From a consumer protection standpoint, California is leading the way with Oregon close behind. The California Consumer Privacy Act (CCPA) seeks to provide clarity on what is at stake. The CCPA articulates the power that companies have when collecting information on clients and acknowledges the potential for physical harm (emphasis added). (f) The unauthorized disclosure of personal information and the loss of privacy can have devastating effects for individuals, ranging from financial fraud, identity theft, and unnecessary costs to personal time and finances, to destruction of property, harassment, reputational damage, emotional stress, and even potential physical harm.

Moreover, the CCPA provides a definition for personal information (emphasis added).

(o)(1)“Personal information” means information that identifies, relates to, describes, is capable of being associated with, or could reasonably be linked, directly or indirectly, with a particular consumer or household. Personal information includes, but is not limited to, the following:

(A) Identifiers such as a real name, alias, postal address, unique personal identifier, online identifier Internet Protocol address, email address, account name, social security number, driver’s license number, passport number, or other similar identifiers.

The CCPA goes on to indicate that “reasonable security procedures and practices appropriate to the nature of the information to protect the personal information may institute a civil action”. “Reasonable security” is defined in the California IoT Law where a Manufacturer can find guidance as to what security features are legally required by them. [15] These are high-level features which, like most things dealing with law, are subject to interpretation. With the addition of IoT recommendations from the National Institute for Standards and Technology (NIST), hopefully Manufactures are getting the point.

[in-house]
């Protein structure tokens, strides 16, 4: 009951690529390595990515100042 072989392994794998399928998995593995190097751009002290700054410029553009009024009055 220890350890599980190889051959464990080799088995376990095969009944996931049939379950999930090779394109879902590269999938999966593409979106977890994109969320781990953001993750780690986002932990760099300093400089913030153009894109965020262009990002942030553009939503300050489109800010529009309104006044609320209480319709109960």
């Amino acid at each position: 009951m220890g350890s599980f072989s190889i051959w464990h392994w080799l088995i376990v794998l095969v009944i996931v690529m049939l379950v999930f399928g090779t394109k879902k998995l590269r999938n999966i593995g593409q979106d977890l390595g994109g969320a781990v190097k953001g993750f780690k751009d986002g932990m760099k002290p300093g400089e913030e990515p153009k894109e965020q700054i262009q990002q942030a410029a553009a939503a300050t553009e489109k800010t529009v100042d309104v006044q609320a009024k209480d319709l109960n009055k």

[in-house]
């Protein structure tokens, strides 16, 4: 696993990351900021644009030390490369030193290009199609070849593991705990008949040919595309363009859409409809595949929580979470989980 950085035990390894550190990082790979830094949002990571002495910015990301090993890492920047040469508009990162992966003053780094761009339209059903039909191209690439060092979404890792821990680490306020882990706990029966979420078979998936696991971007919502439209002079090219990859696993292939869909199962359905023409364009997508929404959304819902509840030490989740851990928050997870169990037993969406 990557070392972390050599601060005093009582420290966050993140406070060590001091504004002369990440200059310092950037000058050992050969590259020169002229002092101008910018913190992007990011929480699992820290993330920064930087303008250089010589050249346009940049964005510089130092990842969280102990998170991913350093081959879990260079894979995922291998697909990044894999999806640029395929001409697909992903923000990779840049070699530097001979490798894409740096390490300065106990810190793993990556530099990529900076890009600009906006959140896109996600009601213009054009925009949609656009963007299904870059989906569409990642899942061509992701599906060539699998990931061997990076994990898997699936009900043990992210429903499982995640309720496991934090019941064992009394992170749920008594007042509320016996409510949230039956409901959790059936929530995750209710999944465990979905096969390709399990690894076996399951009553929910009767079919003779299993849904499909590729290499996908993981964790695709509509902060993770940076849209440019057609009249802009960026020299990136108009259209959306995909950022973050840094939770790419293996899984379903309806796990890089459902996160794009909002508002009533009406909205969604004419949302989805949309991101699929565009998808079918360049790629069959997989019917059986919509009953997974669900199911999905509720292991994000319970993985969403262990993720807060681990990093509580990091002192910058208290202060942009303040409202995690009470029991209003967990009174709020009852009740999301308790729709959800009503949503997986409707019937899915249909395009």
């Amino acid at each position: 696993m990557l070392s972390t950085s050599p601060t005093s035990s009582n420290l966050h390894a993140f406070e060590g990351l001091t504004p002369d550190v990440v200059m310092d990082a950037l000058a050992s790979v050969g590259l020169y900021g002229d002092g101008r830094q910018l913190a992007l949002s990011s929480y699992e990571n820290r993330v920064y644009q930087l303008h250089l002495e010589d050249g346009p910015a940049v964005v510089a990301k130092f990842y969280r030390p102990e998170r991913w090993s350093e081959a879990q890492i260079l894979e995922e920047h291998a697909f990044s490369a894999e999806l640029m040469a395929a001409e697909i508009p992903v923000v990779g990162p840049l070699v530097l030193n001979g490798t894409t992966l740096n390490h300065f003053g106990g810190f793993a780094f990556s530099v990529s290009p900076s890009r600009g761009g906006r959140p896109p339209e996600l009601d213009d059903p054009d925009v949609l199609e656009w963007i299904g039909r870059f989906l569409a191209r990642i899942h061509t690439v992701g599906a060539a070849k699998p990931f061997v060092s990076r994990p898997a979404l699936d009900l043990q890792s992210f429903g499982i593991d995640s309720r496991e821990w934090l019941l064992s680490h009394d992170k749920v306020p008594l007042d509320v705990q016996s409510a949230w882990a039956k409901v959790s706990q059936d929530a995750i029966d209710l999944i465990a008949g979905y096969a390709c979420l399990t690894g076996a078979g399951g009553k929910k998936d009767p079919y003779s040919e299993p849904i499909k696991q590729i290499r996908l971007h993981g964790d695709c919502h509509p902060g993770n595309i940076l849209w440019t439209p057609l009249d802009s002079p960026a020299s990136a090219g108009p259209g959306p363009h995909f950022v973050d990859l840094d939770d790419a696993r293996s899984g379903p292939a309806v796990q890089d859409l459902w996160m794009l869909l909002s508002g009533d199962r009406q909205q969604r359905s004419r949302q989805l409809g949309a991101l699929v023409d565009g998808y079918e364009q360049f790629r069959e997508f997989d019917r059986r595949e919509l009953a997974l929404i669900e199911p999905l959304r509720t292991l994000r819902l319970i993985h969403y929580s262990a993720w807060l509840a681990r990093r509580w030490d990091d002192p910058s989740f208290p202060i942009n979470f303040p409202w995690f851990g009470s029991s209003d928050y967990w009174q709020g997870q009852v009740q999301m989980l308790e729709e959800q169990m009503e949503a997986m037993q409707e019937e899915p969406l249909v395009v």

NIST provides guidelines to industry for reasonable cybersecurity practices looking at the entire ecosystem of the product. The NIST recommendation (NISTIR) states the both Consumers and Manufacturers have a role to play in securing IoT devices but acknowledges that the Consumer may not be aware or have the skills to do so (emphasis added). [10] [11] IoT devices are acquired and used by many customers: individuals, companies, government agencies, educational institutions, and other organizations. Unfortunately, IoT devices often lack device capabilities customers can use to help mitigate their cybersecurity risks. Consequently, IoT device customers may have to select, implement, and manage additional or new cybersecurity controls or alter the controls they already have. Compounding this, customers may not know they need to alter their existing processes to accommodate IoT. The result is many IoT devices are not secured in the face of evolving threats; therefore, attackers can more easily compromise IoT devices and use them to harm device customers and conduct additional nefarious acts (e.g., distributed denial of service [DDoS] attacks) against other organizations.

NISTIR 8259 encourages manufacturers to consider their product from the consumer’s point of view, from within their ecosystem. The recommendation contains 6 Activities that provide a good starting point for looking at how to protect an IoT device in situ.

Protecting the IoT

When looking to protect IoT devices, and especially within the aforementioned context, I started drafting up user personas, a technique I use quite often as a certified Scaled Agile Frame Product Owner. The Manufacturer and the Consumer have very different abilities, backgrounds and goals for the same product. This needs to be addressed so that cybersecurity problems – and solutions – can be viewed in context of the whole which can be quite different from the lab in which the device is created.